The success story of Ron Foxcroft and the way he changed sports forever

C/O Ted Brellisford

The year was 1984. Brazil and Uruguay were playing in a pre-Olympic basketball game in an attempt to qualify for the Olympics. With over 20,000 fans in the stands, referee Ron Foxcroft attempted to call a potentially game-changing foul down the stretch, but there was one problem. 

“The score was tied, nine seconds left on the clock,” recalls Foxcroft. “I emptied my lungs into my whistle to call a foul on Brazil. The pea in the whistle stuck. Nothing, not even a peep”.

In some versions of the story, this key moment occurred at the 1976 Summer Olympics gold medal game in Montreal. Regardless, it was through this experience, a new Hamiltonian success story was born.

At age 19, Foxcroft would referee his first game at McMaster University, entering the game as an emergency replacement after one of the original referees fell ill. After an impressive debut from Foxcroft, he would land a permanent job as a new referee

Over the years, Foxcroft made substantial progress in his career. He started as an Ontario University Athletics official, quickly moving onto bigger opportunities, including the Olympics and the National Collegiate Athletic Association. He would officiate Michael Jordan’s first-ever college game with the University of North Carolina, facing off against the Yugoslavian national team.

He was involved in several significant games throughout his career, but none were of as much importance as that Olympic match, as a single failed whistle blow would change his life forever.

After missing an important foul call, Foxcroft became determined to find a better version of the whistle for referees who struggle with the same issues as he had experienced many times throughout his career. With the help of an Oakville design consultant and a Stoney Creek plastics moulding company, Foxcroft would create the Fox 40 whistle that is commonly found today.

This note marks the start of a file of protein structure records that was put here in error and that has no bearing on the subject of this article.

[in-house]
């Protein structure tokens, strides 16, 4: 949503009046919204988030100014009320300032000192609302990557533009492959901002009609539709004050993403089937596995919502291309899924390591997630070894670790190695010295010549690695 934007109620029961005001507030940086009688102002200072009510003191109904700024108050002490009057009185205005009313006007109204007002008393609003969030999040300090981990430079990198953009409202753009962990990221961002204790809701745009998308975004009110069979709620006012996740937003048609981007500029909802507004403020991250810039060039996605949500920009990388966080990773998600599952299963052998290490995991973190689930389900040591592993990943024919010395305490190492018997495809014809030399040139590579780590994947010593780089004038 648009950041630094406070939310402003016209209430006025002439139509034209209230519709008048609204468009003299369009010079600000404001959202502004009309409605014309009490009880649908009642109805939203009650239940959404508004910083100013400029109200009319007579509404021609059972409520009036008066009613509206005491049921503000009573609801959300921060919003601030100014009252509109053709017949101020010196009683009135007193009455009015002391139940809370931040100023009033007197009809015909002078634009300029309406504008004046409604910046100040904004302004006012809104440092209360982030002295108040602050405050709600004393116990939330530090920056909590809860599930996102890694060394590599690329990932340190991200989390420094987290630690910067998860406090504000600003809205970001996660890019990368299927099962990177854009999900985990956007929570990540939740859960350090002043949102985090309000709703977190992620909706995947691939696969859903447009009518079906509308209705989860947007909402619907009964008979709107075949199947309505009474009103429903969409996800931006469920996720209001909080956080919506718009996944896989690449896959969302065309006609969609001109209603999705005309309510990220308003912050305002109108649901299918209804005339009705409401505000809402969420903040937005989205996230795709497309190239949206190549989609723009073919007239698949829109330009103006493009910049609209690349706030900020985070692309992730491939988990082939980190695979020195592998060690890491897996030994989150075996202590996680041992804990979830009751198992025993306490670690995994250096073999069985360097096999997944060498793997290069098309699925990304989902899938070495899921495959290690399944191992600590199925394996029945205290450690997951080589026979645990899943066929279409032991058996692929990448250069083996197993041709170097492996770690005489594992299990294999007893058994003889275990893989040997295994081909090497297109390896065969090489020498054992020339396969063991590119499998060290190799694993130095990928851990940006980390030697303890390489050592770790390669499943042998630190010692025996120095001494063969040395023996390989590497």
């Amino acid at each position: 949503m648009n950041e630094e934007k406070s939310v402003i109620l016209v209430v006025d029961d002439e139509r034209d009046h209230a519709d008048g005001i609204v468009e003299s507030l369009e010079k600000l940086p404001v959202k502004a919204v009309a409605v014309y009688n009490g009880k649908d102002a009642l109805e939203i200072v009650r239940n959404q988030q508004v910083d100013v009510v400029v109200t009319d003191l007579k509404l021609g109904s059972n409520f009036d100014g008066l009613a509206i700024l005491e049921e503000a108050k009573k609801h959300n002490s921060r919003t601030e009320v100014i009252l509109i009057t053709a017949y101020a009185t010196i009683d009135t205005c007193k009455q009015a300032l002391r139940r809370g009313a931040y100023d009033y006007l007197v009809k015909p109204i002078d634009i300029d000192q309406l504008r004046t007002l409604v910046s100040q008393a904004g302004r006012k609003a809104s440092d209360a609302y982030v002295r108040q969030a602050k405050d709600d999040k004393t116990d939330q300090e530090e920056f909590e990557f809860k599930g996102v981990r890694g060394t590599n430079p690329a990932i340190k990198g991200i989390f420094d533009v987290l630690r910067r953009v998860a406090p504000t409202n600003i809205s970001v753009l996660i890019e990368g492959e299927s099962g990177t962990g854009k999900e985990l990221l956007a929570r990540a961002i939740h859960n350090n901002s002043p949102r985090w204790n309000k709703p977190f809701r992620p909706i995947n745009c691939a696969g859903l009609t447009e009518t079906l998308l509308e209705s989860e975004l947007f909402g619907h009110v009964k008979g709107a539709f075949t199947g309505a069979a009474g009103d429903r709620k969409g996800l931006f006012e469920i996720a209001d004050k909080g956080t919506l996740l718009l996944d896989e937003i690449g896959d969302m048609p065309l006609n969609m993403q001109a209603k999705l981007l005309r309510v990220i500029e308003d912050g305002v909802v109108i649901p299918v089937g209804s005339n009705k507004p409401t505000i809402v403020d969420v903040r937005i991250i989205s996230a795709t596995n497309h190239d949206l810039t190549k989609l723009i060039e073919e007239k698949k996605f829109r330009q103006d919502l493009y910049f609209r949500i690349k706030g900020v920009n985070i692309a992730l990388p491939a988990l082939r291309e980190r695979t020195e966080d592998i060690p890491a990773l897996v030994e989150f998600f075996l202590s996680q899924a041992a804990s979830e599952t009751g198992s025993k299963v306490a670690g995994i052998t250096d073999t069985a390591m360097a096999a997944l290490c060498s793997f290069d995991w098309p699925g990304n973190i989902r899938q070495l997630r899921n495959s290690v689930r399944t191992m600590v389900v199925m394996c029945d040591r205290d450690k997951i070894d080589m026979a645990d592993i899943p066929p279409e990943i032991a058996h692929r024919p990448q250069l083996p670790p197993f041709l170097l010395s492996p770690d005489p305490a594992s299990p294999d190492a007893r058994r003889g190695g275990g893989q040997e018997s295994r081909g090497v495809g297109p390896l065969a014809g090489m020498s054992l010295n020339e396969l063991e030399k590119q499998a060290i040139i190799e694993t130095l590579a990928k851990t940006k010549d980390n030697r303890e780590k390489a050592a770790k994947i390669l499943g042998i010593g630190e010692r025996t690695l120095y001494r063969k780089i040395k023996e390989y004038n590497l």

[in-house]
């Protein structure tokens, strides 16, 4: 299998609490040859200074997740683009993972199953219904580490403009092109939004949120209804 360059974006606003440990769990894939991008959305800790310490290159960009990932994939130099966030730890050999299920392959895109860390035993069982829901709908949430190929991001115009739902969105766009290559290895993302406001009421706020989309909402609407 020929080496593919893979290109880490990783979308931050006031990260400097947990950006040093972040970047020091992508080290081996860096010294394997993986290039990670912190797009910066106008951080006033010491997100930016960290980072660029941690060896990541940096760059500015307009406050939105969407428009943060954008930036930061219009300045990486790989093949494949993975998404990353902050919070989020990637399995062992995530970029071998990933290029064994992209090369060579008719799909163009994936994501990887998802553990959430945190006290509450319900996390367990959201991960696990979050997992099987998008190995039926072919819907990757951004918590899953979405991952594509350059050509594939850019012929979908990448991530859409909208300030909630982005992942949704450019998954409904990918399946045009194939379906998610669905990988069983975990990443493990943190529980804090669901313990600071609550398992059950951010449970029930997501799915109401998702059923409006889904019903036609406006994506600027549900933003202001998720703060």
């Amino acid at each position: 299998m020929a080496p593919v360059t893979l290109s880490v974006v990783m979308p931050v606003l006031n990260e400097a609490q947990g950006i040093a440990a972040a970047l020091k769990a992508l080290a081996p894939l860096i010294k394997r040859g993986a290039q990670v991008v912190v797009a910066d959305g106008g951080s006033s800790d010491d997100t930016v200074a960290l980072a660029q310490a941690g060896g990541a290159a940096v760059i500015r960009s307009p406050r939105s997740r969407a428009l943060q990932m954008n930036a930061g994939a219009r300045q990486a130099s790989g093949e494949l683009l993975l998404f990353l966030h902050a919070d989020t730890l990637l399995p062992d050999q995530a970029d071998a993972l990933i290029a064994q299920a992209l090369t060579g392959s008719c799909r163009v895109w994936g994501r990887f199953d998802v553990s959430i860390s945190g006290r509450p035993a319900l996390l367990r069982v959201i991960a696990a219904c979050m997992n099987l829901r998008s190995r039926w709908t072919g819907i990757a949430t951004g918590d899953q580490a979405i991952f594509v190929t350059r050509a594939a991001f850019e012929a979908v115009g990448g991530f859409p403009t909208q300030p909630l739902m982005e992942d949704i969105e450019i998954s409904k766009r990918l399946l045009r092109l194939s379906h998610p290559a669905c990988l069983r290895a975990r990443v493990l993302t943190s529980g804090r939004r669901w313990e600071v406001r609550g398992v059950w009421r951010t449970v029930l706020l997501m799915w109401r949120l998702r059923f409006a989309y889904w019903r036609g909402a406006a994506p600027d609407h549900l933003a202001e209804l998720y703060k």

Upon building his team, Foxcroft went to work attempting to design the perfect whistle. The first was too big. The next wasn’t loud enough. Then it wasn’t consistent enough.

The problems went on and on, but he wasn’t prepared to back down from the challenge. After 14 prototypes, he would find the perfect design which would become the standard Fox 40 whistle. The pealess whistle was born. 

After its debut at the 1987 Pan-Am games, the new whistle became extremely popular across sports. By the end of his first game, over 20,000 orders had been placed.

Since, the whistle has become the standard for the National Hockey League, the National Basketball Association, the National Collegiate Athletic Association, the National Football League, the Arena Football League and the Canadian Football League. It is also commonly found in international tournaments such as the Olympics and the FIFA World Cup.

Since, the whistle has become the standard for the National Hockey League, the National Basketball Association, the National Collegiate Athletic Association, the National Football League, the Arena Football League and the Canadian Football League.

Since the rapid growth and success of his company, Foxcroft has taken on numerous other successful endeavors. He remains the chairman and chief executive officer of Fox 40 and holds the same positions with Fluke Transport, a Hamilton-based transportation company.

In 2019, Foxcroft would be awarded the Order of Canada, likely the highest of his many achievements which include the 1997 Hamilton Citizen of the Year, 2011 Burlington Entrepreneur of the Year and an Honorary Doctor of Law from McMaster University.

Foxcroft is one of many success stories to have come out of Hamilton. He created a great product that had a lasting impact across sports and created a successful international company from his idea. The idea that began its course at McMaster University, where a 19-year-old Foxcroft would make his debut.

As Foxcroft said himself, “this all started because of McMaster University.”

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